President Barack Obama, who was officially sworn in today for his second term as the nation's 44th president, put training more math and science teachers and taking big steps to boost school safety high on his second-term wish list.
Inaugural addresses are rarely heavy policy speeches, so including these two K-12 initiatives sends an important signal about the priority the president places on preventing another massacre like the one in Newtown, Conn., last month.
"Our journey is not complete until all our children, from the streets of Detroit to the hills of Appalachia to the quiet lanes of Newtown, know that they are cared for and cherished and always safe from harm," Obama told a packed crowd of freezing supporters spreading out from the Capitol Grounds.
Obama's pledge on school safety comes less than a week after his administration released a lengthy list of policy prescriptions to prevent further gun violence. They include new money for states to put safety plans in place, and a major focus on beefing up mental health services, including training teachers to recognize the signs of mental illness and get students the help they need.
New funding to train math and science teachers has been on Obama's to-do list for a while—it was one of the few K-12 policies that the president cited when he accepted his party's nomination for president.
"No single person can train all the math and science teachers we'll need to equip our children for the future," Obama said. It's unclear, however, where the administration will get funding for a new teacher training program.
Some teachers who attended the inauguration said they continue to stand by Obama, even as they have qualms about some of his K-12 policies.
Ken Cowgill, who teachers government and history at Frankfort High School in Ridgeley, W.Va., said he likes Obama—but he doesn't have warm feelings about the Race to the Top competition, Obama's signature K-12 policy.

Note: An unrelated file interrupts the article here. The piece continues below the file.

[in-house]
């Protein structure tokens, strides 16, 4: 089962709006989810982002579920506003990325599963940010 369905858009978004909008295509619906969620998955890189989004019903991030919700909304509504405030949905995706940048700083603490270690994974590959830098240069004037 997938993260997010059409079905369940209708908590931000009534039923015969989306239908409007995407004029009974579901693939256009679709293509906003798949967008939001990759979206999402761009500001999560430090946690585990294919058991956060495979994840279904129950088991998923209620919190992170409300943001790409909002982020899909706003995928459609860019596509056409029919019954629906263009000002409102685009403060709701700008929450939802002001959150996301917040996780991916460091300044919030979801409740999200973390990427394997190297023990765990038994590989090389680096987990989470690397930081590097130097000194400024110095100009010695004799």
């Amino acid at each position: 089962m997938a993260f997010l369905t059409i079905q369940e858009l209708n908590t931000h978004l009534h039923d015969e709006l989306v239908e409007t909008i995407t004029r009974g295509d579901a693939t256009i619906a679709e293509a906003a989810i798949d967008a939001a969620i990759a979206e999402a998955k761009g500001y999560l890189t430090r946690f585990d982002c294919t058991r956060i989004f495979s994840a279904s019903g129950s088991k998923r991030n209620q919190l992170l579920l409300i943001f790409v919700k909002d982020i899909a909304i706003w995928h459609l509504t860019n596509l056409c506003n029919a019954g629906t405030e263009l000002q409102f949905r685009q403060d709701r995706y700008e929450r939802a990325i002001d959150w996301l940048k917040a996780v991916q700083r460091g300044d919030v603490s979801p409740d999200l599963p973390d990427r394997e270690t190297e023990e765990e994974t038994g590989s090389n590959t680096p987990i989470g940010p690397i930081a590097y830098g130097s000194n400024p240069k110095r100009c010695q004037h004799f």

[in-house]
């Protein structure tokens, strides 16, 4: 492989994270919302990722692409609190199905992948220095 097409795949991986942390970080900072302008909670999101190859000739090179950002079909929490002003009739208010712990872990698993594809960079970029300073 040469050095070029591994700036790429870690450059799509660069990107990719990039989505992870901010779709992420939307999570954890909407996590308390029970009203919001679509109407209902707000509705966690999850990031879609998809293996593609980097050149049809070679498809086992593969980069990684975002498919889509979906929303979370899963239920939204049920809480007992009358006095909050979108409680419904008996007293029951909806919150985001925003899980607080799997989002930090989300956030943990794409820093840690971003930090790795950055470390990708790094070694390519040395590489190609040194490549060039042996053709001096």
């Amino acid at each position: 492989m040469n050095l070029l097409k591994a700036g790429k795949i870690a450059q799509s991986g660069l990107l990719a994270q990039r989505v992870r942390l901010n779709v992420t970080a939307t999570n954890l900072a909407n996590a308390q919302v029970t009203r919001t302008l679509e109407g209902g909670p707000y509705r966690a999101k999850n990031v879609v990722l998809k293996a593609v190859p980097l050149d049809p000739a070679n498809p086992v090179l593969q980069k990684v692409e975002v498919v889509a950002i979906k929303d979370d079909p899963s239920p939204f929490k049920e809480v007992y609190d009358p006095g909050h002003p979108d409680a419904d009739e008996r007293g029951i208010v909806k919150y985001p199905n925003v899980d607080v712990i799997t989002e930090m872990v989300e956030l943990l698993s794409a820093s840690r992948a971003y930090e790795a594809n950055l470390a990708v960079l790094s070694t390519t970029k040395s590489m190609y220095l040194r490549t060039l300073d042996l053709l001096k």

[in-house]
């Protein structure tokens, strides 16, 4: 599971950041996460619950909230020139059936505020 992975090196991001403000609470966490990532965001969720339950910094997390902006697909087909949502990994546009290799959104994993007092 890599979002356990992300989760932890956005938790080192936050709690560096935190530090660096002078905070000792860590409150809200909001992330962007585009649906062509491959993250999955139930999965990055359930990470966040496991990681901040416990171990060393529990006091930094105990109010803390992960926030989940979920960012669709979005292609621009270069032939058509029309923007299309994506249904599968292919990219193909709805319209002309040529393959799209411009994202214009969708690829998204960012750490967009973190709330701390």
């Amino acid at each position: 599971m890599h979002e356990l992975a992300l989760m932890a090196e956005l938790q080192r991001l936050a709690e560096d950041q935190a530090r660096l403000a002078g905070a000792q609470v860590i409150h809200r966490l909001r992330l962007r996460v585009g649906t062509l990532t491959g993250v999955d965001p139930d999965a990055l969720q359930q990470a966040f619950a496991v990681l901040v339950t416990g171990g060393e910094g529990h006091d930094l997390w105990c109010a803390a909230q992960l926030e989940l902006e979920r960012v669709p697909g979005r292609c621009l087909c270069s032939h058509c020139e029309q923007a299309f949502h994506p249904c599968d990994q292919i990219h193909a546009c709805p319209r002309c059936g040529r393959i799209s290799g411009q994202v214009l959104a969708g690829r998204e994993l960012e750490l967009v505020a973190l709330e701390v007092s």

"I'm not a real big fan of pitting school systems against each other," he said.
Amy Vandersall, who teaches government at Exeter High School in New Hampshire, first met Obama at a house party in her home state, when he was running for his first term. At first, she said, she thought he was too inexperienced to be president. But once she listened to his ideas and his explanation of the country's problems, she was sold.
Four years later, she's happy with Obama overall, but she wishes he hadn't cut funding for the Center for Civic Education, a non-profit organization that sponsored the We the People program, which was aimed at getting students engaged with the U.S. Constitution. She got some of her best materials from the center, she said.
"Whatever you cut is valuable to somebody," she said.
But Kia Henley, an assistant principal at Alcova Elementary School, Gwinnett County, Ga. gave Obama a thumbs-up for giving her state the chance to "revise" the No Child Left Behind Act through a waiver, which allowed her school to move toward a new teacher evaluation and the Common Core State Standards.
Her wish list for the next term? Increased federal funding, and "more pay for teachers," she said.
Photo: President Barack Obama and first lady Michelle Obama wave to the crowd as they walk down Pennsylvania Avenue near the White House during the 57th Presidential Inauguration parade on Monday in Washington. —Charles Dharapak/AP